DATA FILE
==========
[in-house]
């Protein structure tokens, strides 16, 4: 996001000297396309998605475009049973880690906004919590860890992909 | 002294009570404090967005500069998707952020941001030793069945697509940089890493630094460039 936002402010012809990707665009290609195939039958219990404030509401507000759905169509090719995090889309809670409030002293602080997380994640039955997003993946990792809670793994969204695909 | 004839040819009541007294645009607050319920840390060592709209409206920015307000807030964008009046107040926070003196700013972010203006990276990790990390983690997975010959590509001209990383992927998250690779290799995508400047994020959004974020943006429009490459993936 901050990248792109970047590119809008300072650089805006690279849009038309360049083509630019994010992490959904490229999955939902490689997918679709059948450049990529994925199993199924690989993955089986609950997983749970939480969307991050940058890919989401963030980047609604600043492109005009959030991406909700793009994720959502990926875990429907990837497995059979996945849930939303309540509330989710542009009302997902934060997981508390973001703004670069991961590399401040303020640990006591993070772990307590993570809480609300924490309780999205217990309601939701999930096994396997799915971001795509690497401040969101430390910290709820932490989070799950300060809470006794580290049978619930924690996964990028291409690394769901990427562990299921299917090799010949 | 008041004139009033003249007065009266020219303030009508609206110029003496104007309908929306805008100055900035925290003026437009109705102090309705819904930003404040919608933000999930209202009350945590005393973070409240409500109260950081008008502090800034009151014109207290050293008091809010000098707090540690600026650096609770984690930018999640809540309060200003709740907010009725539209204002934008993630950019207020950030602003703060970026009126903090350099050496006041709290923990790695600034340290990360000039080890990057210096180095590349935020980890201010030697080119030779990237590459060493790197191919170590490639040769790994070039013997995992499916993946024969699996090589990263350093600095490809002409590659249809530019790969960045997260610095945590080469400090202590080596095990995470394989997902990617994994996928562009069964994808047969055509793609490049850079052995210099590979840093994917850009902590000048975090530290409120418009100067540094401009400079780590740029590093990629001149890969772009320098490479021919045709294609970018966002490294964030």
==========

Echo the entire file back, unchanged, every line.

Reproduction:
[in-house]
């Protein structure tokens, strides 16, 4: 996001000297396309998605475009049973880690906004919590860890992909 | 002294009570404090967005500069998707952020941001030793069945697509940089890493630094460039 936002402010012809990707665009290609195939039958219990404030509401507000759905169509090719995090889309809670409030002293602080997380994640039955997003993946990792809670793994969204695909 | 004839040819009541007294645009607050319920840390060592709209409206920015307000807030964008009046107040926070003196700013972010203006990276990790990390983690997975010959590509001209990383992927998250690779290799995508400047994020959004974020943006429009490459993936 901050990248792109970047590119809008300072650089805006690279849009038309360049083509630019994010992490959904490229999955939902490689997918679709059948450049990529994925199993199924690989993955089986609950997983749970939480969307991050940058890919989401963030980047609604600043492109005009959030991406909700793009994720959502990926875990429907990837497995059979996945849930939303309540509330989710542009009302997902934060997981508390973001703004670069991961590399401040303020640990006591993070772990307590993570809480609300924490309780999205217990309601939701999930096994396997799915971001795509690497401040969101430390910290709820932490989070799950300060809470006794580290049978619930924690996964990028291409690394769901990427562990299921299917090799010949 | 008041004139009033003249007065009266020219303030009508609206110029003496104007309908929306805008100055900035925290003026437009109705102090309705819904930003404040919608933000999930209202009350945590005393973070409240409500109260950081008008502090800034009151014109207290050293008091809010000098707090540690600026650096609770984690930018999640809540309060200003709740907010009725539209204002934008993630950019207020950030602003703060970026009126903090350099050496006041709290923990790695600034340290990360000039080890990057210096180095590349935020980890201010030697080119030779990237590459060493790197191919170590490639040769790994070039013997995992499916993946024969699996090589990263350093600095490809002409590659249809530019790969960045997260610095945590080469400090202590080596095990995470394989997902990617994994996928562009069964994808047969055509793609490049850079052995210099590979840093994917850009902590000048975090530290409120418009100067540094401009400079780590740029590093990629001149890969772009320098490479021919045709294609970018966002490294964030």